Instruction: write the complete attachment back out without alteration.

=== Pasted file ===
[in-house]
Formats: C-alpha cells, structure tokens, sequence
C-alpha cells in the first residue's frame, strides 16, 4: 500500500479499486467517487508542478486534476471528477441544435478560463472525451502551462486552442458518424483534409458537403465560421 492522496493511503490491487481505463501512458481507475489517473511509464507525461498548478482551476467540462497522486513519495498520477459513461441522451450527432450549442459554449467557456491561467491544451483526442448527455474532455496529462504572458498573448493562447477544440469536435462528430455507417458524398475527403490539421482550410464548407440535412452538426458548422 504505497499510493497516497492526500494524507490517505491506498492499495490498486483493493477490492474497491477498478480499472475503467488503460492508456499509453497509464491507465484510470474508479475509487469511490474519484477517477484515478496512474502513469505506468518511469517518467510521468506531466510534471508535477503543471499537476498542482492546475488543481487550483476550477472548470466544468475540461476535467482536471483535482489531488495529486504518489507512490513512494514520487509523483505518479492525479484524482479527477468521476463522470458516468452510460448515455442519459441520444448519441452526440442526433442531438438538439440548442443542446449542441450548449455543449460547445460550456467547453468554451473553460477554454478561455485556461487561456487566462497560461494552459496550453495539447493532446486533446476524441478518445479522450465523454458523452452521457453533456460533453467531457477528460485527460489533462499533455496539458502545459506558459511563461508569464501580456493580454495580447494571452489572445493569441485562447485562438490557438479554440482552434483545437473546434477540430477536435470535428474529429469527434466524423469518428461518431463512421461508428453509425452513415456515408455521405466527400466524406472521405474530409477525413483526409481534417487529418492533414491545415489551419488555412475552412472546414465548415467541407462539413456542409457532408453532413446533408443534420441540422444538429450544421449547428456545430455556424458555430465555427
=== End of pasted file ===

[in-house]
Formats: C-alpha cells, structure tokens, sequence
C-alpha cells in the first residue's frame, strides 16, 4: 500500500479499486467517487508542478486534476471528477441544435478560463472525451502551462486552442458518424483534409458537403465560421 492522496493511503490491487481505463501512458481507475489517473511509464507525461498548478482551476467540462497522486513519495498520477459513461441522451450527432450549442459554449467557456491561467491544451483526442448527455474532455496529462504572458498573448493562447477544440469536435462528430455507417458524398475527403490539421482550410464548407440535412452538426458548422 504505497499510493497516497492526500494524507490517505491506498492499495490498486483493493477490492474497491477498478480499472475503467488503460492508456499509453497509464491507465484510470474508479475509487469511490474519484477517477484515478496512474502513469505506468518511469517518467510521468506531466510534471508535477503543471499537476498542482492546475488543481487550483476550477472548470466544468475540461476535467482536471483535482489531488495529486504518489507512490513512494514520487509523483505518479492525479484524482479527477468521476463522470458516468452510460448515455442519459441520444448519441452526440442526433442531438438538439440548442443542446449542441450548449455543449460547445460550456467547453468554451473553460477554454478561455485556461487561456487566462497560461494552459496550453495539447493532446486533446476524441478518445479522450465523454458523452452521457453533456460533453467531457477528460485527460489533462499533455496539458502545459506558459511563461508569464501580456493580454495580447494571452489572445493569441485562447485562438490557438479554440482552434483545437473546434477540430477536435470535428474529429469527434466524423469518428461518431463512421461508428453509425452513415456515408455521405466527400466524406472521405474530409477525413483526409481534417487529418492533414491545415489551419488555412475552412472546414465548415467541407462539413456542409457532408453532413446533408443534420441540422444538429450544421449547428456545430455556424458555430465555427